Dodgers Lose Grip and Slip to 8-4 Loss : Mets Rally to Win After Howell Ejected

Times Staff Writer

Pine tar was liberally smudged on the heel of Jay Howell’s glove, and after its detection and Howell’s ejection in the eighth inning Saturday, confusion and disbelief were pasted on the faces of the Dodger players.

Here were the Dodgers, holding a 4-3 lead over the New York Mets in Game 3 of the National League championship series, with their top reliever summoned to nail down a victory that would have given them the lead in the series.

But after Howell’s fifth pitch to Kevin McReynolds, who was leading off the inning, Met Manager Davey Johnson asked plate umpire Joe West to examine Howell’s glove for what he believed to be a foreign substance. After a thorough examination, crew chief Harry Wendelstedt ejected Howell and delivered the glove to National League President Bart Giamatti, who was sitting near the Met dugout.


With the departure of Howell, who slowly walked back to the visitors’ dugout amid a chorus of “L.A. cheats!” from the Shea Stadium crowd of 44,672, the Dodgers came unglued.

A succession of 3 Dodger relievers turned a 1-run lead into a 4-run deficit, as the Mets rallied for a dramatic and controversial 8-4 victory.

Saturday’s loss, and the extraordinary circumstances surrounding it, puts the Dodgers in the sticky position of being down, 2 games to 1, in the best-of-7 series and having to face the Mets’ Dwight Gooden in Game 4 tonight at 5, PDT.

They also could find themselves without Howell, their most reliable relief pitcher, for the remainder of the playoffs if Giamatti were to suspend him. Giamatti, who last season suspended Philadelphia Phillies pitcher Kevin Gross for 10 days after Gross was caught using sandpaper, said Saturday that he had received oral and written reports from the umpiring crew and would evaluate the situation.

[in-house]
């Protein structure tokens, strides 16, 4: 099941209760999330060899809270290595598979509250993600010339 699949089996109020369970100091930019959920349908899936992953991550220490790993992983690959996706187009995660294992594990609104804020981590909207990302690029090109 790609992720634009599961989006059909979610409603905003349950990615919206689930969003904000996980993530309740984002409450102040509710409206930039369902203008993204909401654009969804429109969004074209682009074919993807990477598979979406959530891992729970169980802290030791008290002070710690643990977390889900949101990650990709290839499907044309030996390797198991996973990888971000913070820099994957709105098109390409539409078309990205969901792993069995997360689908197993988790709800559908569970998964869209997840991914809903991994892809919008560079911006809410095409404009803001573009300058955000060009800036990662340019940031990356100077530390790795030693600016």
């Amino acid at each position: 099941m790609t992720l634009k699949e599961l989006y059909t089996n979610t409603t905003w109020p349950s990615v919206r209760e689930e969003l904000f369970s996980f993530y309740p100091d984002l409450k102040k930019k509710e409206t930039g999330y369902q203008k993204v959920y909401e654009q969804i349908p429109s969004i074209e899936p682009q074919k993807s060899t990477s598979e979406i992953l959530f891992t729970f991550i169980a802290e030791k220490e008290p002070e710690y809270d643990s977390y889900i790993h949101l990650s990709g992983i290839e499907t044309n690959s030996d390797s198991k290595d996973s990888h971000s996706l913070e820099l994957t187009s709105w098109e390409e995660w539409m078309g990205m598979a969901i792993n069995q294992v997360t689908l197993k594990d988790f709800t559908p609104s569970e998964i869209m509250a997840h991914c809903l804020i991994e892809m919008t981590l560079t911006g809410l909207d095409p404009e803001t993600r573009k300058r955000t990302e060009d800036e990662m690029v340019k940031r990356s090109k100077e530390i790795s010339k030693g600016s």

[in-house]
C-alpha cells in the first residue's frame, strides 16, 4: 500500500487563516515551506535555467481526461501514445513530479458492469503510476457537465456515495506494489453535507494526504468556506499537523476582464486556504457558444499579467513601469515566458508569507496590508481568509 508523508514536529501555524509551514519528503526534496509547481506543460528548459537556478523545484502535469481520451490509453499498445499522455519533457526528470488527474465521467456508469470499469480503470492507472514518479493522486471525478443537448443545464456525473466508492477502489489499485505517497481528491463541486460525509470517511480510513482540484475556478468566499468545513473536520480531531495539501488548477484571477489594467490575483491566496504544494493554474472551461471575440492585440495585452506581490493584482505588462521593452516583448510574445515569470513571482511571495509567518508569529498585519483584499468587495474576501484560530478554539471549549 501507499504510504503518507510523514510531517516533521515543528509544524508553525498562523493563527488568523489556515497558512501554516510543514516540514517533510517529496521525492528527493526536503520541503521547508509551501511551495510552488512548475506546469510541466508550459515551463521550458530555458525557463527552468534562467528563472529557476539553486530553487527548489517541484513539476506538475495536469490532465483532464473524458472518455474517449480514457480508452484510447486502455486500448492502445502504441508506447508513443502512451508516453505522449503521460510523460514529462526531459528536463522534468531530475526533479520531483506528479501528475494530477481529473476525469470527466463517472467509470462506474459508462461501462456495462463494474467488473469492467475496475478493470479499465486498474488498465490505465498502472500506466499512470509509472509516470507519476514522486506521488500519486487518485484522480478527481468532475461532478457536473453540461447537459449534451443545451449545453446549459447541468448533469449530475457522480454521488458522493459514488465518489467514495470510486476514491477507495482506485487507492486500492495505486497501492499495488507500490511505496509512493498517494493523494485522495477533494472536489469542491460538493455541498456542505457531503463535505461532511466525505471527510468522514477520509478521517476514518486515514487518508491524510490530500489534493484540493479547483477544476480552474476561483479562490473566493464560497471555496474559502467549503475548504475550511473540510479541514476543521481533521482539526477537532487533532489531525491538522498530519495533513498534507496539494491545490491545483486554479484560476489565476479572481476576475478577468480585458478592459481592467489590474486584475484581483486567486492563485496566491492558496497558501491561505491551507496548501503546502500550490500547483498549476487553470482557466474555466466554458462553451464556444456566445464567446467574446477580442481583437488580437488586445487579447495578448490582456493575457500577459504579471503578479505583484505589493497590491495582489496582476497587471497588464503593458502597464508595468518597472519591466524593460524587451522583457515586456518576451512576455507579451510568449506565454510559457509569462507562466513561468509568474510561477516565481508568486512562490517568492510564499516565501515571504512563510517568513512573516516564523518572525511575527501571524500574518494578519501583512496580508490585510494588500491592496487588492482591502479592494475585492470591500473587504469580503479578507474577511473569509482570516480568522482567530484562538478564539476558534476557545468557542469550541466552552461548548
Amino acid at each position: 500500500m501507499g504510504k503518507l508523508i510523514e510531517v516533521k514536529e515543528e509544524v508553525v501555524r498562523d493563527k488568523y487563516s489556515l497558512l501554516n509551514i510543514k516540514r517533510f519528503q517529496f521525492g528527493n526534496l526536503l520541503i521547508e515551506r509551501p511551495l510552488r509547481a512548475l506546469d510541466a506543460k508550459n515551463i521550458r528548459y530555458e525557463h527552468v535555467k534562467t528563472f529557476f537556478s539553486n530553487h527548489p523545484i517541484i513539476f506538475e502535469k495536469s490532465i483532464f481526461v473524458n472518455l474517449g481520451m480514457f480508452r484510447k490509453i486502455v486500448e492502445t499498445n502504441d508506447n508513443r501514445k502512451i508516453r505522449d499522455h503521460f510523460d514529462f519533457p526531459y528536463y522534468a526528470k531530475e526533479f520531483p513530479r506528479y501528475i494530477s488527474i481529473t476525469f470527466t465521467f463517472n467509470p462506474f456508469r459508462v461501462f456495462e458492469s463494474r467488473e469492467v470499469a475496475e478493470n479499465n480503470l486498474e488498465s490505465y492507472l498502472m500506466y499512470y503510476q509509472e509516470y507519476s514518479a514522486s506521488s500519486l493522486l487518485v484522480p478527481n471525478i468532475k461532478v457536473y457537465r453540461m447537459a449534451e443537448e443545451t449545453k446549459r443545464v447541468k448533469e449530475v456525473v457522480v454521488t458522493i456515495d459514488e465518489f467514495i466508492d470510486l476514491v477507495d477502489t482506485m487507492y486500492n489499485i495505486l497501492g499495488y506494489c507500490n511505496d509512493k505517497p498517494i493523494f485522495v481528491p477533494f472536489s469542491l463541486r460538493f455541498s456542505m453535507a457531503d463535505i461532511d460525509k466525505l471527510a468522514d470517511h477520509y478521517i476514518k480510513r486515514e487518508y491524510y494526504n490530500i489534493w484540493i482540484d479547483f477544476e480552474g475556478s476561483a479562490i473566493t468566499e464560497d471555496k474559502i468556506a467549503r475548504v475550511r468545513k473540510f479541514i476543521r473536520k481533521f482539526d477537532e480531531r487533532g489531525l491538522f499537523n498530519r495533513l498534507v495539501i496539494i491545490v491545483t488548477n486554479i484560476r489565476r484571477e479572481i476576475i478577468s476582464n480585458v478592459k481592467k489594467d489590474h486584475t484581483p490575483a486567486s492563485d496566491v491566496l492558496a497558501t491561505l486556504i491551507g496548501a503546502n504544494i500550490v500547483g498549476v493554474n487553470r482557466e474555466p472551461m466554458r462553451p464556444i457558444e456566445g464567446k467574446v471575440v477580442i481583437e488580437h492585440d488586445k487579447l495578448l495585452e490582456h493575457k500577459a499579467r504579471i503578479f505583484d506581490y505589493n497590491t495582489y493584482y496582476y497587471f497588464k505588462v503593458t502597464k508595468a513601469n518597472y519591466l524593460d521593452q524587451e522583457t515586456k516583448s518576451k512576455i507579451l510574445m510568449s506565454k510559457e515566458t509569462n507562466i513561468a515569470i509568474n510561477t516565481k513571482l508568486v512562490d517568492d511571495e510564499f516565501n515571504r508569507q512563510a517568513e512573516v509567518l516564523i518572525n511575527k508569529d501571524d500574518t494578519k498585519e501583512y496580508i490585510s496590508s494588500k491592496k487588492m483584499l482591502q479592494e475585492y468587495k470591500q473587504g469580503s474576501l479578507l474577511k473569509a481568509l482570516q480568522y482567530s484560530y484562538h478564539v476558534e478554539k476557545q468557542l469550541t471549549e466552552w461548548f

“Let’s look at it this way,” Dodger left fielder Kirk Gibson said. “Maybe it will help inspire us. If Jay gets suspended, maybe we’ll put ‘J.H.’ on our sleeves.”

But Gibson then became serious and talked about how the incident affected the game.

“I hated to see the whole scene, it was so unbelievable,” Gibson said. “I don’t think it was good for our team and the game. It was tough to deal with. I know pitchers who do that. It’s one of those unwritten rules that they don’t (enforce).”

Saturday, in front of a national television audience, it was enforced.

By using pine tar on his fingers to help improve his grip on the ball on the cold and rainy day, Howell was in violation of Rule 8.02 (b) in the baseball rule book, which states that the pitcher “shall not have on his person, or in his possession, any foreign substance. For such infraction . . . the penalty shall be immediate ejection from the game.”

There is no mention in the rule book of a mandatory suspension. But Giamatti has suspended 2 players for subverting the rules during his 2-year term as league president and has been characterized as a hard-line disciplinarian.

Howell admitted to lacing the outside heel of his glove with pine tar and rubbing his fingers in the substance before each of his six pitches. He said he was aware that it was in violation of a rule, but he said it was a bad rule--and a bad ruling.

“I thought at the time they would throw the glove out of the game and let me continue,” he said. “I didn’t think they’d throw me out. “I’ve used it in cold-weather situations when the rosin bag doesn’t work. I know a lot of pitchers who use pine tar, because when the weather’s cold like it is today (43 degrees and raining), rosin makes the ball slick.”

Several Met players, however, contended that Howell also used the substance to help grip the ball and get a “bite” on his curveball when he pitched in Game 1 of the series on Tuesday night in relatively warm weather in Los Angeles.

Johnson said first-base coach Bill Robinson first detected Howell rubbing his right hand into his glove.

“This is a very serious charge, and I wanted to be sure before I did anything,” Johnson said. “I saw him tugging on his glove, but doing this normally leads to a breaking ball. So I didn’t do anything until after the second time.”